UK Politics

Trust people and take risks, Cameron tells Whitehall

Civil servants must trust local people to deliver services - even if they fail, David Cameron has said.

The prime minister said he wanted a "people power revolution" in public services.

But his "radical reforms" would only work if civil servants ended their "risk averse culture" and learned to trust the public.

He also addressed concerns over civil service pay, saying a wage freeze was needed to avoid job cuts.

And he revealed that the coalition government had received more than 50,000 ideas for saving cash from public sector workers, many of which, he said, "will be introduced".

He said he had been impressed by the standard of the suggestions, which proved that it was not just another consultation exercise, and the best ones would be announced by ministers on Friday.

Speaking to an audience of civil servants in London about his vision of a "post-bureaucratic age", Mr Cameron said that greater choice, diversity and competition would drive up standards in schools and hospitals.

And in areas where competition was not appropriate, such as policing, priorities would be set by local people through the election of police commissioners and through greater transparency about how money is being spent.

He urged the civil service to commission more services from social entrepreneurs and charities, which he said would "drive down costs and put pressure on existing providers to raise their game".

"Where there has been caution about devolving power, there's got to be trust," he told the civil servants.

"Where there has been an aversion to risk, there needs to be boldness.

"I'm telling you today that your job under this government is not to frustrate local people and local ideas, it is to enable them."

He also urged civil servants not to be afraid of backing enterprises that might fail, promising there would be "a mechanism for failure", or that might not deliver the same standards across the country, arguing that the current centrally-controlled system had failed to deliver consistency also.

Outlining his vision of how their role could change, Mr Cameron said: "I hope that over time, we can start thinking of civil servants as civic servants because all of you do the jobs you do because you care about the future of this country.

"And I hope we will have a permissive regime, where if you are taking part in the Big Society, you are involved in a project in your local community, or in a volunteering activity, that is something your workplace will actively encourage."

The speech comes after the government announced plans to cap redundancy pay outs for civil servants.

Whistle blower protection

One union leader has warned strikes are inevitable if pay outs are reduced and there is wider concern over plans to cut departments' budgets by 25%, as part of plans to tackle the £155bn budget deficit.

In his speech to hundreds of civil servants at a conference in London, Mr Cameron also announced the publication of "structural reform plans" by two departments - education and communities.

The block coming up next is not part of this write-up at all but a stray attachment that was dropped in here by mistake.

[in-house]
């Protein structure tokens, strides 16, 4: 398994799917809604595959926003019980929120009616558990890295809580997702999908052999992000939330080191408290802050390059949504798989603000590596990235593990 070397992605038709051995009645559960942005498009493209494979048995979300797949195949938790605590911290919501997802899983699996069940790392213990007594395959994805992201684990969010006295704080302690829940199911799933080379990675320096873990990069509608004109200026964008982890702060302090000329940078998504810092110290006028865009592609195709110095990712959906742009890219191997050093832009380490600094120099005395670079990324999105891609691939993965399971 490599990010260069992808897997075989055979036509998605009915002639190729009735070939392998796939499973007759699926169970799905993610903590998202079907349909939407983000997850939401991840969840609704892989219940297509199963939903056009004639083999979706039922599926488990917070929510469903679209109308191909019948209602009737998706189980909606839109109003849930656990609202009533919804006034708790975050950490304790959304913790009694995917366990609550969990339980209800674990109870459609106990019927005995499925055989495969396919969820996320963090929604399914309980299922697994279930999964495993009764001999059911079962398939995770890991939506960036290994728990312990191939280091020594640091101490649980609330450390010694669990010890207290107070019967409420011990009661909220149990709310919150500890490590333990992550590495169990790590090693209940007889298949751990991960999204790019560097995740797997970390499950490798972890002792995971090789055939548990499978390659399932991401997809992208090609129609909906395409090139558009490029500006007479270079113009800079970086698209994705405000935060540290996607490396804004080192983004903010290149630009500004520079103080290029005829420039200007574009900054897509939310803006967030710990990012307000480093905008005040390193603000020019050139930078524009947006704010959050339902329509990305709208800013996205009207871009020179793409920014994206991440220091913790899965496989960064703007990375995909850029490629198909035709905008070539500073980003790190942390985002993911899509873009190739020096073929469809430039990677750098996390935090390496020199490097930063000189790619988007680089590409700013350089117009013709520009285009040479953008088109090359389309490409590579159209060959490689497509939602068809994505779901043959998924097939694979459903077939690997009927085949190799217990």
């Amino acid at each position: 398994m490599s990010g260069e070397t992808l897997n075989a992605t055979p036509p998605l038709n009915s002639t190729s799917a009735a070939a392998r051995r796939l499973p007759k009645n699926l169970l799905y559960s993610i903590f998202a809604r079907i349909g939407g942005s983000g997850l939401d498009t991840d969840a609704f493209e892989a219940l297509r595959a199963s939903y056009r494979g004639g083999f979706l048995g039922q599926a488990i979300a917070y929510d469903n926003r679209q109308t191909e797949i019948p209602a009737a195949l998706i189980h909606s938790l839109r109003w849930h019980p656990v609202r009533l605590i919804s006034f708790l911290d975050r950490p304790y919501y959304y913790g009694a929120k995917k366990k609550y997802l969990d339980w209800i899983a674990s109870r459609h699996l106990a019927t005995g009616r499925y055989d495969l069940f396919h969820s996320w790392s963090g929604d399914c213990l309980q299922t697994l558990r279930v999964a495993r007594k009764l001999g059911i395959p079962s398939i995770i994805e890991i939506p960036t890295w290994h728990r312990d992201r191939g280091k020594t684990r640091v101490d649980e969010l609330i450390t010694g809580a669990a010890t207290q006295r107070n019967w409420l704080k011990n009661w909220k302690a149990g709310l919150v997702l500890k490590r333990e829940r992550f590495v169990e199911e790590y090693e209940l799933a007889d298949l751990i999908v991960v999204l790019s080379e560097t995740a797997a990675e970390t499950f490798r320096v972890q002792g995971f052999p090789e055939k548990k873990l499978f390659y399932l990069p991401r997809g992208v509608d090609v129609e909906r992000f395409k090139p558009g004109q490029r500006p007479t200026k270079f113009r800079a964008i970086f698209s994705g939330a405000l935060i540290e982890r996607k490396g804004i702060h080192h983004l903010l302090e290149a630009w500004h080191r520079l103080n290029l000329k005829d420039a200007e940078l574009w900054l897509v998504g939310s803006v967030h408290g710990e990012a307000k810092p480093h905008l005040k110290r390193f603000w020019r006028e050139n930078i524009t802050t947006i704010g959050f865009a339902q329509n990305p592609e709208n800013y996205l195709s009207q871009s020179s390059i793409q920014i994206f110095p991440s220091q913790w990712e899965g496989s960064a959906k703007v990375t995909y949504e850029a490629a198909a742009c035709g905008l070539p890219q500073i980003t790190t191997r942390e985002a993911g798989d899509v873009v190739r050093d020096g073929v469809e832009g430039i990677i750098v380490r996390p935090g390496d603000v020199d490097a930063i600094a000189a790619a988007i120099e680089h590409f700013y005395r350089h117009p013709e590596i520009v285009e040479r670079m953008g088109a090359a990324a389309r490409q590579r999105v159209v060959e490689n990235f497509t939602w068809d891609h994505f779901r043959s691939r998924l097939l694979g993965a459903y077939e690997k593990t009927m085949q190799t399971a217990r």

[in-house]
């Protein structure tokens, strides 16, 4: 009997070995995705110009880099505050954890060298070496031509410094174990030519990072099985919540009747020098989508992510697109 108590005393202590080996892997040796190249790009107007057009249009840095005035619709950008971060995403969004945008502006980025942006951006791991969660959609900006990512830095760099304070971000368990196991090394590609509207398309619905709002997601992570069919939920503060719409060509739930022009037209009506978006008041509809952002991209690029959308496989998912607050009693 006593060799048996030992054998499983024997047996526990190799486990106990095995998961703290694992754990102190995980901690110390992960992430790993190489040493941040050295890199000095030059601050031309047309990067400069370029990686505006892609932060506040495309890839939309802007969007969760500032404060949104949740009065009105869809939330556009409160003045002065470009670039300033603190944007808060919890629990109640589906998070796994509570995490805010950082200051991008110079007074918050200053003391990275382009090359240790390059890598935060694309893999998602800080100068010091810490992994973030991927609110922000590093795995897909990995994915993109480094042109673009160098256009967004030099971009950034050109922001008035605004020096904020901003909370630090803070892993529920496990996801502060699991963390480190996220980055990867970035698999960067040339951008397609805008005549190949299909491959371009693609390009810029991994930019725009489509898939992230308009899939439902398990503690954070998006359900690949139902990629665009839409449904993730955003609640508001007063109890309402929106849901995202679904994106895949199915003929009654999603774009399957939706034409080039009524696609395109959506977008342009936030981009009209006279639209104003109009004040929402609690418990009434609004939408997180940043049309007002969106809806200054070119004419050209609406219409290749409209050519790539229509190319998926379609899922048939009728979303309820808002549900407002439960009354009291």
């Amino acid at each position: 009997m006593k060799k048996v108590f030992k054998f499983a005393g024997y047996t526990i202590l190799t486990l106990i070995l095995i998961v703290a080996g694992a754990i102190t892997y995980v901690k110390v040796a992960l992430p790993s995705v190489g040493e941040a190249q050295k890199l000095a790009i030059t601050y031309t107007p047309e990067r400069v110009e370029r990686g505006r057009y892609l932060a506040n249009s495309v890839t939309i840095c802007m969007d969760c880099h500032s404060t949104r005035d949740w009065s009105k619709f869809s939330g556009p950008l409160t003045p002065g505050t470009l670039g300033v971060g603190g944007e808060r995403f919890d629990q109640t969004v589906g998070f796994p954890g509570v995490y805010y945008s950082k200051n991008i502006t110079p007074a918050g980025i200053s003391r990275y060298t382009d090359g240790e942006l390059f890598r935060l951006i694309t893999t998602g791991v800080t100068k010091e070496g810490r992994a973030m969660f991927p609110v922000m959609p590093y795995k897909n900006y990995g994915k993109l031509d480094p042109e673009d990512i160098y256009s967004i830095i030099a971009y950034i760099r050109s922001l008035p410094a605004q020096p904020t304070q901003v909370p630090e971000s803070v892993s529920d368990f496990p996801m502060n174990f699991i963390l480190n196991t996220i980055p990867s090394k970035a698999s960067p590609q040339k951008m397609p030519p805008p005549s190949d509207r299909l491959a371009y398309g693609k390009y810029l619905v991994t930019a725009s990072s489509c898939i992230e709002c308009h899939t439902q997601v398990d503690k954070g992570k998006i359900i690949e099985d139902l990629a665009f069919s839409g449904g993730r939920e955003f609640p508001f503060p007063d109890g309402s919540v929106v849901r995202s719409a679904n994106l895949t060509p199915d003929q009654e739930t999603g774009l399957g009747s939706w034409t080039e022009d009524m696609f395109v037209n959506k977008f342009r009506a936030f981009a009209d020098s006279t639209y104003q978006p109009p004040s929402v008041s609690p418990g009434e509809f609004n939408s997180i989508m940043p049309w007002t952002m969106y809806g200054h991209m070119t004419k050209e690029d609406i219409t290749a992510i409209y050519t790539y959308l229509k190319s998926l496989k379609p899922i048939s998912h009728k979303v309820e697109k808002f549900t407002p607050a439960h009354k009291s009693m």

He said they were part of his plans to "change our country for the better in every way" by changing the way it was run.

The Cabinet Office has already published its structural reform plan, including requiring public bodies to publish the salaries and expenses of senior staff, a pledge to introduce new protections for whistle blowers and a commitment to publish all central government spending over £25,000 online.

The government says the plans will give people clear goals and milestones for each department - so they can check they are meeting their commitments and implementing plans outlined in the coalition agreement between the Conservatives and Lib Dems.

Mr Cameron said the previous, Labour, government used "top down, controlling" and bureaucratic techniques to try to improve public services and get value for money.

Instead he pledged a "new approach": "We want to replace the old system of bureaucratic accountability with a new system of democratic accountability - accountability to the people, not the government machine."

He said the coalition government would put power "into the hands of people and communities" through "transparency, local democratic control, competition and choice".


He also said he had "huge respect and admiration for the civil service" and say getting the coalition government off the ground was a "tribute to your expertise".

Asked if the government had unfairly targeted civil servants as it sought to tackle Britain's budget deficit, Mr Cameron said: "I think a pay freeze is fair, because you can keep more jobs."

But public sector union Unite ridiculed a letter from Mr Cameron asking for cuts ideas and telling civil servants to be "be innovative, be radical, challenge the way things are done" as "bordering on the ludicrous".

Unite's assistant general secretary for public services, Gail Cartmail, said: "What members are telling us is that they want an end to the expensive privatisation of public services.

"They don't want the axing of vital local services, such as nursery provision. The majority of the electorate in May didn't vote for the massive cuts programme now on the agenda.

"The fact that this letter has been sent out smacks of seeking 'boy scout' solutions.

"It is ludicrous to ask people for their suggestions to make savings, when the government has already decided on the biggest round of public sector cuts since the 1930s."

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